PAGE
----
The summer before last, I had my 50th birthday, and in honour of this occasion my father gave us some money in order to go on a trip. We have finally managed to get ourselves un-occupied and organized, and so we are off to Turkey for 5 weeks, leaving today. I'm very excited, as you may imagine!

I have left a bunch of blog posts to go up while I'm gone - winter cooking tends to be winter cooking, so I could do them in advance - but I won't be arround to answer comments or pick up the spam until the middle of March. By then it will be time (a little late, even) to start our early starting vegetables, but I hope I will have a few things to say about food in Turkey. Yes, of course I'm going there mainly to eat, although I imagine we will take a few strolls around archaeological sites in a probably vain effort to work some of it off. "See" you all in what I dearly hope will be the spring, or very close to it.

Friday, 1 February 2013

Empire Cookies

If butter tarts are the most traditional Ontario pie, then Empire cookies must be the most traditional Ontario cookie. I'm a little embarrassed that it has taken me this long to make them (and I still haven't made butter tarts!)

These can be found in just about every small town bakery, or at least they used to be there. I'm not sure many small towns have bakeries any more, alas. To be completely traditional these should be cut in rounds and topped with half a glace cherry, and the jam must be raspberry. I admit I am something of an iconoclast, since I did not cut all of them in rounds and I used blackberry jam. So sue me. They were still a real treat.

I was amused to discover that Empire cookies began as Linzertorte, a classic Austrian dessert. The original Linzertorte contained nuts, and was made as a single torte or pie with a lattice top, although it was often made as a sort of bar cookie as well. During the first World War, the name was changed. (Not by the Austrians. By the British and their hangers-on.) The recipe was also simplified, although it's not clear to me exactly when those changes happened. However, it is clear that the epicentre of British Linzertorte consumption was northern England and Scotland, and the recipe picked up a number of characteristics typical of the local shortbread as it made its way through the old British empire. Hence the high proportion of butter, and the rice flour.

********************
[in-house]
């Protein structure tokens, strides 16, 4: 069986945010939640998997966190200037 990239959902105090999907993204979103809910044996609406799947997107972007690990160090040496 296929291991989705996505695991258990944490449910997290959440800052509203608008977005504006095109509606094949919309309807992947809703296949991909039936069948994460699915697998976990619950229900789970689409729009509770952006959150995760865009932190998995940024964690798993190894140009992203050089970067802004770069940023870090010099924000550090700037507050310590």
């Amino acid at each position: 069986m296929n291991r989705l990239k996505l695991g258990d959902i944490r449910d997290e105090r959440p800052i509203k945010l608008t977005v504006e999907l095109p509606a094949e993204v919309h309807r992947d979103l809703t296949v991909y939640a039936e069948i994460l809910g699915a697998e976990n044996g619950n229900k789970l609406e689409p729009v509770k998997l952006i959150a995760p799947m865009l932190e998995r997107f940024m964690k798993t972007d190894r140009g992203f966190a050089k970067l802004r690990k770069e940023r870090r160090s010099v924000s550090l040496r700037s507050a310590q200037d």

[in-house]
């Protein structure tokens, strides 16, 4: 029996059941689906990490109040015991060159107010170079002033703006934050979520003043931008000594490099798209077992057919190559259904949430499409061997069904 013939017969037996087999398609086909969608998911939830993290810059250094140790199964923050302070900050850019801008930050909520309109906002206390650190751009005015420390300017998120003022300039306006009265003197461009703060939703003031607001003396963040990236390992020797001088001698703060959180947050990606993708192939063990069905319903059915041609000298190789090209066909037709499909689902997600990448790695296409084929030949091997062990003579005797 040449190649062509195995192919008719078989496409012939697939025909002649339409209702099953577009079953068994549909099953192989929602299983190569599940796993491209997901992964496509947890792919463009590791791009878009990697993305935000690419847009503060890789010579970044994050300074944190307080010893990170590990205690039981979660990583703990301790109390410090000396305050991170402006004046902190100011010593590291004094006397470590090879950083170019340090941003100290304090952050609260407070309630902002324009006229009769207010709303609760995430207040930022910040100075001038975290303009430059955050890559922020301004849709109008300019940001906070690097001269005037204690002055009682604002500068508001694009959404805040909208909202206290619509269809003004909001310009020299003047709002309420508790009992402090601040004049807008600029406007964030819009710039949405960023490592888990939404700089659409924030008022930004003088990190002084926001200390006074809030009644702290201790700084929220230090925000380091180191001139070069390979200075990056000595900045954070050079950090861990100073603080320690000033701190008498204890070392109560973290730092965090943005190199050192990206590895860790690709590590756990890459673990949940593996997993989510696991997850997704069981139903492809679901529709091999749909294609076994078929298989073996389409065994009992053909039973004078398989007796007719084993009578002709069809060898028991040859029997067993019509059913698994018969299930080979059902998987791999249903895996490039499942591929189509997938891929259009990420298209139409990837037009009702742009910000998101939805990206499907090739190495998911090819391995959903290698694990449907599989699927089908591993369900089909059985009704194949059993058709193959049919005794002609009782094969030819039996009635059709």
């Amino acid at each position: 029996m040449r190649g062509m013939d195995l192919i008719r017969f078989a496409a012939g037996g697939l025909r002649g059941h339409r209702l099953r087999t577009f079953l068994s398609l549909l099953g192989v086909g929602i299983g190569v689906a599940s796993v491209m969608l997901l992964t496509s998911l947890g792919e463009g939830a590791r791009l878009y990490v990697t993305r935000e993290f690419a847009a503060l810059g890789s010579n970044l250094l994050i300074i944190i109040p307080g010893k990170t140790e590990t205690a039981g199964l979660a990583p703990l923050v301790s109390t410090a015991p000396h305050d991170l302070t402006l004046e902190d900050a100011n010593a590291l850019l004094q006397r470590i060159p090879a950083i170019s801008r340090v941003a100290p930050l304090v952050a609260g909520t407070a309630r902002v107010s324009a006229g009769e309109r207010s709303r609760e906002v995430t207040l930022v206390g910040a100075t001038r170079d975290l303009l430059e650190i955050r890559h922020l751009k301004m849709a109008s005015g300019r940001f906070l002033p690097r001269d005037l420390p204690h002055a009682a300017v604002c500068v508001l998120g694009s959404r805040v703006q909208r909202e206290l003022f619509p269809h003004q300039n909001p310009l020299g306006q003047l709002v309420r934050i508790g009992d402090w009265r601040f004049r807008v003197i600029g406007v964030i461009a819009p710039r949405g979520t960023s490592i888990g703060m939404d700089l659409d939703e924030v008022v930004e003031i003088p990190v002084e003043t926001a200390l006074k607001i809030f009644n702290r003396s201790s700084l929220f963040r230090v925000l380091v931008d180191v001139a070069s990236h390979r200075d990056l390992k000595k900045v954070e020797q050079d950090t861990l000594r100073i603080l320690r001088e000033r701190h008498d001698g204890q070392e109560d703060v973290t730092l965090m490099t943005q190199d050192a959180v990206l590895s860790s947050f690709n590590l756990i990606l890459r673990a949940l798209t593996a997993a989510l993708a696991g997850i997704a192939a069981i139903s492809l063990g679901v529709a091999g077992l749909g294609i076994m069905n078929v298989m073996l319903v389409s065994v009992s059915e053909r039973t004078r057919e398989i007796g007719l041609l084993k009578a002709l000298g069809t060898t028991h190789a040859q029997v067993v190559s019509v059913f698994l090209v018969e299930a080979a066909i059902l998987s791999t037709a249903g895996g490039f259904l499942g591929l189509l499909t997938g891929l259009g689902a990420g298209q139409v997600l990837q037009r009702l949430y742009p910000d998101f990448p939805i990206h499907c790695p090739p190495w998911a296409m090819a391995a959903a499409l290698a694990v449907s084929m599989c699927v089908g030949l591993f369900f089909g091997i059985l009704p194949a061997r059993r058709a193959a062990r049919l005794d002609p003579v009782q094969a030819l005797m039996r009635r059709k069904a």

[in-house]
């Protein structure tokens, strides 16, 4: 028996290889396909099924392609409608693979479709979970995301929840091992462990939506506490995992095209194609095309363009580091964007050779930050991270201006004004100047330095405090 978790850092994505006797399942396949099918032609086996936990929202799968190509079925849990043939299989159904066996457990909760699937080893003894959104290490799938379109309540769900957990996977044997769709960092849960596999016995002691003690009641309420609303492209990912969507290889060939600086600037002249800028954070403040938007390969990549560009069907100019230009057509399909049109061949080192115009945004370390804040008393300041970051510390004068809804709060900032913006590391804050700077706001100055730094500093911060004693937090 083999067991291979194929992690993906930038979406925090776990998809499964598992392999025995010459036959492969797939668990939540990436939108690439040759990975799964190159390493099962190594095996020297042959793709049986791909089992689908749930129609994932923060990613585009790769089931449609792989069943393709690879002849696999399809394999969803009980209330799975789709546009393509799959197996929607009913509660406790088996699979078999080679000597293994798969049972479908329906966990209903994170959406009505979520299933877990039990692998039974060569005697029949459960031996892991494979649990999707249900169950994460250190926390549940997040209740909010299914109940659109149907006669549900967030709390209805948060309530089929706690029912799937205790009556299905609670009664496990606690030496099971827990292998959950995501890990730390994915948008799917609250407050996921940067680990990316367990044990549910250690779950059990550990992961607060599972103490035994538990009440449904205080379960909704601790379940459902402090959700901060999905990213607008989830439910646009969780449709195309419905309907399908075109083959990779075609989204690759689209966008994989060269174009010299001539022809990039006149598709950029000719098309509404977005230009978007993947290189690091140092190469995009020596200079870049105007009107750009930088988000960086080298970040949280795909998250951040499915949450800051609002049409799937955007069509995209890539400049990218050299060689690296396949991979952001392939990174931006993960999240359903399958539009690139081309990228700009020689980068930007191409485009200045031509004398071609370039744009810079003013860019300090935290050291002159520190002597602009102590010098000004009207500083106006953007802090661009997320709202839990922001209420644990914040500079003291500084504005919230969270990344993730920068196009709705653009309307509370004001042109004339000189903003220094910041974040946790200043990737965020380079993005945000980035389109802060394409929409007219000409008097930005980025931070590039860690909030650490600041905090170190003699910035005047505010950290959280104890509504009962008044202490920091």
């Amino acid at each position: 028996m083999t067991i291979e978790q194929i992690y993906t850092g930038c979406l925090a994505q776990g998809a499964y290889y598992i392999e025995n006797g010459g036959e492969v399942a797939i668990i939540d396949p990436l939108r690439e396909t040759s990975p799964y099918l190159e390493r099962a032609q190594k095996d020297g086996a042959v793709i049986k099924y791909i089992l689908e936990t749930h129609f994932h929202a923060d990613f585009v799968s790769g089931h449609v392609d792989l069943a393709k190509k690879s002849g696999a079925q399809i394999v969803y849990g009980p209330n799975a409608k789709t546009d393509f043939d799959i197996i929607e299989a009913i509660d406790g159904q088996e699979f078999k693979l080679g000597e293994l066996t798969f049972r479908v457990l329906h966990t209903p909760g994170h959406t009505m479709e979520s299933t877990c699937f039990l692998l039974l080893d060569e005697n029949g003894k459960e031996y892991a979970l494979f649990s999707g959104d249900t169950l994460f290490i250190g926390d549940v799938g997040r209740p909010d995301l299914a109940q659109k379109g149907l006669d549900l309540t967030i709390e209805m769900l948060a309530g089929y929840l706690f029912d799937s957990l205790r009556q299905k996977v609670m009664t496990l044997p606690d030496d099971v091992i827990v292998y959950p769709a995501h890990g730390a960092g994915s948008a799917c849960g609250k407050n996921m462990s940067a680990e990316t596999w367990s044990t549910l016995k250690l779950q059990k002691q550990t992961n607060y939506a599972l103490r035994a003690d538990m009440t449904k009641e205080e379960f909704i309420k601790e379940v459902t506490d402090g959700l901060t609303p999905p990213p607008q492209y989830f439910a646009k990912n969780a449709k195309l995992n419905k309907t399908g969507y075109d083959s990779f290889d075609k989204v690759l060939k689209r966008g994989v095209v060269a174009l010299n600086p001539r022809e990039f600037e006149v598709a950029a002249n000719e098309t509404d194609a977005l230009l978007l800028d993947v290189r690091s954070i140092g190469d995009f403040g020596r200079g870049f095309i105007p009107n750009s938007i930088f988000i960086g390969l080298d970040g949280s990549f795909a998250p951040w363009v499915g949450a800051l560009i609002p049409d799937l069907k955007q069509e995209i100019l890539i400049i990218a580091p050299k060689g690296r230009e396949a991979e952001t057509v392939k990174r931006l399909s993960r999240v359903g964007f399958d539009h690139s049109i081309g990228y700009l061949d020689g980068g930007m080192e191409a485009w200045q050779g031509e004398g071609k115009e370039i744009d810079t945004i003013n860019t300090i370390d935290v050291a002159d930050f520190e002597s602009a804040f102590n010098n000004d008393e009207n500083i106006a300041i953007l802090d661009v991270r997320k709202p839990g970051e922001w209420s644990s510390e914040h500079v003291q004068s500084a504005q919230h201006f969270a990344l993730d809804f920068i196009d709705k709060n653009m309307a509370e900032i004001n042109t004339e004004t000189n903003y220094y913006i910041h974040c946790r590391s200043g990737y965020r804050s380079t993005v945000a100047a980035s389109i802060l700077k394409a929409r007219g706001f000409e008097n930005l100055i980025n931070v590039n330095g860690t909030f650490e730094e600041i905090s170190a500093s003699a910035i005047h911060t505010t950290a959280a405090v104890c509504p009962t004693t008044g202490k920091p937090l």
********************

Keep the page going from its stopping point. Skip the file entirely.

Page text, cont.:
16 large double cookies
2 hours prep time


Make the Cookies:
2/3 cup unsalted butter
1/2 cup sugar
1 large egg
1 teaspoon vanilla OR almond extract
1 1/2 cups soft unbleached flour
1/2 cup rice flour
1/2 teaspoon baking powder
1/4 teaspoon salt

Bring the butter to room temperature, then cream it in a mixing bowl and work in the sugar. When soft and well amalgamated, beat in the egg and the vanilla or almond extract.

Sift together the flour, rice flour, baking powder, and salt. Mix this into the butter mixture. It will be fairly stiff, in fact you need not aim for a dough so much as make sure that all the flour is moistened and forms large crumbs. Turn this out onto a floured board or piece of parchment paper to roll out.

Preheat the oven to 350°F. Press the dough into a single mass, and flatten it enough to roll out. Roll it out as thinly as you can; about 1/8" thick. Cut with the cookie cutters of your choice, although a simple round is traditional. Re-roll any scraps of dough until all the cookies are formed, but try not to over-work it. Place the rounds or other shapes onto cookie trays lined with parchment paper, and bake for 10 to 12 minutes until just showing very faint signs of colour around the edges.

Finish the Cookies:
3/4 cup raspberry jam
1 cup icing sugar
1/4 teaspoon vanilla OR almond extract
4 teaspoons hot (tap) water

Once all the cookies are baked and cooled, smear raspberry jam evenly over the back of one, and press the back of a second one against the first to form a sandwich.

Once all the cookies are joined, mix the icing sugar, flavouring and hot water in a small bowl. Ice the cookies evenly with the icing. I find it easiest to dab it on, then smear it with a warm, wet knife. Wrap the finished cookies loosely in parchment, and store in a cookie tin. They will keep well - they should not in fact be eaten until they have rested at least a day - and can be frozen if desired. However, be sure to store them with parchment paper between each layer or they will stick together.




Last year at this time I made Flan de Coco.